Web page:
may well be one of them.
The best place to start is the stock market, because it's the most
counterintuitive. The notion that anybody but a sophisticated Wall
Street short-seller should be hoping that stocks fall sounds, frankly,
bizarre. But it's true: a huge chunk of the population — including
most people under the age of 50 — has benefited from this year's
My favorite explanation of this idea is still a column that Peter Coy
of Business Week wrote in 1999, during the dot-com mania. He said he
was thinking of forming a club called Stockholders Who Wish the Stock
Market Would Stop Going Up So Fast. It would be meant for people who
were at least two decades from retirement and who weren't active
investors. They instead owned 401(k)'s and individual retirement
They were, in other words, typical. Only 21 percent of families owned
stocks outright in 2004, the most recent year for which the Federal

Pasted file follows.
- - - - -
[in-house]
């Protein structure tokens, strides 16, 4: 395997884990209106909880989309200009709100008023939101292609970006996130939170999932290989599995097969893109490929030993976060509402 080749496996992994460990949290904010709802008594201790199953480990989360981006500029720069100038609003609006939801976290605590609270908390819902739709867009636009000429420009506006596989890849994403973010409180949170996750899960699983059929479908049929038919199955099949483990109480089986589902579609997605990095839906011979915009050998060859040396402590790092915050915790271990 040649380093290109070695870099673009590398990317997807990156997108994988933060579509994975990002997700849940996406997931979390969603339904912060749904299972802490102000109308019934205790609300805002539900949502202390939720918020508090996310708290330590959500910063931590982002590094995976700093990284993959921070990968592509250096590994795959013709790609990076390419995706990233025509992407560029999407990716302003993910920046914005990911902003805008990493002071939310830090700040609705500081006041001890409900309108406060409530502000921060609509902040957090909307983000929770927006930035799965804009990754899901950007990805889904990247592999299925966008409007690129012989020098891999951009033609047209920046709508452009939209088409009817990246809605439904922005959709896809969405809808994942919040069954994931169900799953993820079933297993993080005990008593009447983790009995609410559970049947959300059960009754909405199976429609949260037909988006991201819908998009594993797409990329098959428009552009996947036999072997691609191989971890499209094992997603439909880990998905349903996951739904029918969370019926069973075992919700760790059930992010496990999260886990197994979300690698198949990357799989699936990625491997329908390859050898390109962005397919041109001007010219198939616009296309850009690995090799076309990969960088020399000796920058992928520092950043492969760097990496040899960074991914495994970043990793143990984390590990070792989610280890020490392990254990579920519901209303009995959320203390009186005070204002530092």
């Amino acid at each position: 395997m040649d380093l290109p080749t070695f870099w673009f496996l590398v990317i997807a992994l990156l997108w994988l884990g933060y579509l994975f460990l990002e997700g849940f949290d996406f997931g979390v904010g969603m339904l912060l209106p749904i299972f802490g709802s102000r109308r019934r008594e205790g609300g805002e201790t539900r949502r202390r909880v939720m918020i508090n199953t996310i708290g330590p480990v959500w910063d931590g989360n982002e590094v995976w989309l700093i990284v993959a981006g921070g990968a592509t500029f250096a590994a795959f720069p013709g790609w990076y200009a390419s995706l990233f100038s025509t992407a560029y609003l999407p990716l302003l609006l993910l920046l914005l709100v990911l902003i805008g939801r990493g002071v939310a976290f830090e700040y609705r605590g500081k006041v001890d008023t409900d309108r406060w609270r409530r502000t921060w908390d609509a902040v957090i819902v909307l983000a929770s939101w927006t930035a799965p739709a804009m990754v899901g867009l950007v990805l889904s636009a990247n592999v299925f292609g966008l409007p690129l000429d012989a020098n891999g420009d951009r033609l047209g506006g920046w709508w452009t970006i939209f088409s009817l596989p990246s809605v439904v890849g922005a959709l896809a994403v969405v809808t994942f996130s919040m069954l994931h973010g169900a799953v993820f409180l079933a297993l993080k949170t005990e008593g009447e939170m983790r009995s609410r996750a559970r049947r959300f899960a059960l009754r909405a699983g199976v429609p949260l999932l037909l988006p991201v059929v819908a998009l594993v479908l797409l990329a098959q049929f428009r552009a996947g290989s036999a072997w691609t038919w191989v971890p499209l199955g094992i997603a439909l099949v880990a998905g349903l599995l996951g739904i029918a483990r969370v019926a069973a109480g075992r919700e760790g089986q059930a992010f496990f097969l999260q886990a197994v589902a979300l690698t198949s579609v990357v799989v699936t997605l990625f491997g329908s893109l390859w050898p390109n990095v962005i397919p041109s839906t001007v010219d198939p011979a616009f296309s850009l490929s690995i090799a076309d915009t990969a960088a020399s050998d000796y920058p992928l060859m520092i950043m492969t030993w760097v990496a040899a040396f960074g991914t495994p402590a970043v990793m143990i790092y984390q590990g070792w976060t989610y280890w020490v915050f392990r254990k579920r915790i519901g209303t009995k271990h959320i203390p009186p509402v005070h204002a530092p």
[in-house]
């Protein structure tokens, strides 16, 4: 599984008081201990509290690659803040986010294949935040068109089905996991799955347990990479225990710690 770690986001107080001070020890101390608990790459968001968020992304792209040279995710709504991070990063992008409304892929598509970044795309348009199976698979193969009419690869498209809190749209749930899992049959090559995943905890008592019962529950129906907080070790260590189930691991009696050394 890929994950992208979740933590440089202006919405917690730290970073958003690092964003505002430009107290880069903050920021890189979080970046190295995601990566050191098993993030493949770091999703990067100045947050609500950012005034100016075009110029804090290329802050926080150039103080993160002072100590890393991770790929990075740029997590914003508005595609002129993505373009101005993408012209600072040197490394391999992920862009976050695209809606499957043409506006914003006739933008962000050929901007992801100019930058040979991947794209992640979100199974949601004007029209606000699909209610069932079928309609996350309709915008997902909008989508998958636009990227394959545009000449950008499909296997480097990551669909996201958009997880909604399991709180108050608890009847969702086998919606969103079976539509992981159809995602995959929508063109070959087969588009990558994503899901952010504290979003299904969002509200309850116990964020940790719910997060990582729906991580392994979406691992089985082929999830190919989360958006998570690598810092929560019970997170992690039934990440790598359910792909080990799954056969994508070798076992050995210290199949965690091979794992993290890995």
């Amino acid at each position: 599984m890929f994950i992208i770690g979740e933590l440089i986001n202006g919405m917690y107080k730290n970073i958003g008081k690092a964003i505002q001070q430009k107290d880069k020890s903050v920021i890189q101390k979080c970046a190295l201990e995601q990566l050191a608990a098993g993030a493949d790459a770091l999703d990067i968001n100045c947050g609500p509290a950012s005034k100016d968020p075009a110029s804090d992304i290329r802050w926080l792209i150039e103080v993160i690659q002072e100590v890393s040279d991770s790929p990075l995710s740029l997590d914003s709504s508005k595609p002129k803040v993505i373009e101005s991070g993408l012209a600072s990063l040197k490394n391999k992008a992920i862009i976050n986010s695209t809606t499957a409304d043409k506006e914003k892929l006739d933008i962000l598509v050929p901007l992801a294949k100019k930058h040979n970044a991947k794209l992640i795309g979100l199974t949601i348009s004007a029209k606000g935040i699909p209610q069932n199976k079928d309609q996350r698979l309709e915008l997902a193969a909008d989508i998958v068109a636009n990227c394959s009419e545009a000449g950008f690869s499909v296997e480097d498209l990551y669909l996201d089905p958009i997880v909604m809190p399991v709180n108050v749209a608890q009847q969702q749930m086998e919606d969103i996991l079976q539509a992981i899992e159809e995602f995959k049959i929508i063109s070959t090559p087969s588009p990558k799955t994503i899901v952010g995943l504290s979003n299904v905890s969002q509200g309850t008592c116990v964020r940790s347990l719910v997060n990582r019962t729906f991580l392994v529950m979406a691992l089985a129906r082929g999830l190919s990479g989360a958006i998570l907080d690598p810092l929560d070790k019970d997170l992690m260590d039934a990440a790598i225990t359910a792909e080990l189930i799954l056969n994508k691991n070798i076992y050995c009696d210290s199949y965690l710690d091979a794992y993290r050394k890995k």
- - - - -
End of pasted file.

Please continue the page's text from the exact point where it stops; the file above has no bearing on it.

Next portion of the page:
Reserve has released data. Almost 50 percent of families owned a
retirement account, by contrast. The typical retirement account
(median value of $35,200) was also a lot bigger than the typical stock
These long-term, buy-and-hold investors, as Mr. Coy pointed out, are
actually hurt by a market that rises too quickly. When stocks get so
expensive, returns over the next few decades are usually mediocre. And
only a small chunk of a typical person's investments will have been
made before the run-up.
It would be much better — tens or even hundreds of thousands of
dollars better — if the market rose more steadily and the bulk of the
401(k) contributions could then rise along with it. Buy low and sell
[alas, a lot of people don't get this. I still remember friends asking
me for advice when they were leaping into the stock market in the late
1990s. My advice that they "stay out until prices fall" wasn't
A true crash would take care of this problem. But the market's big
fall from 2000 through 2002 doesn't fit the definition, because it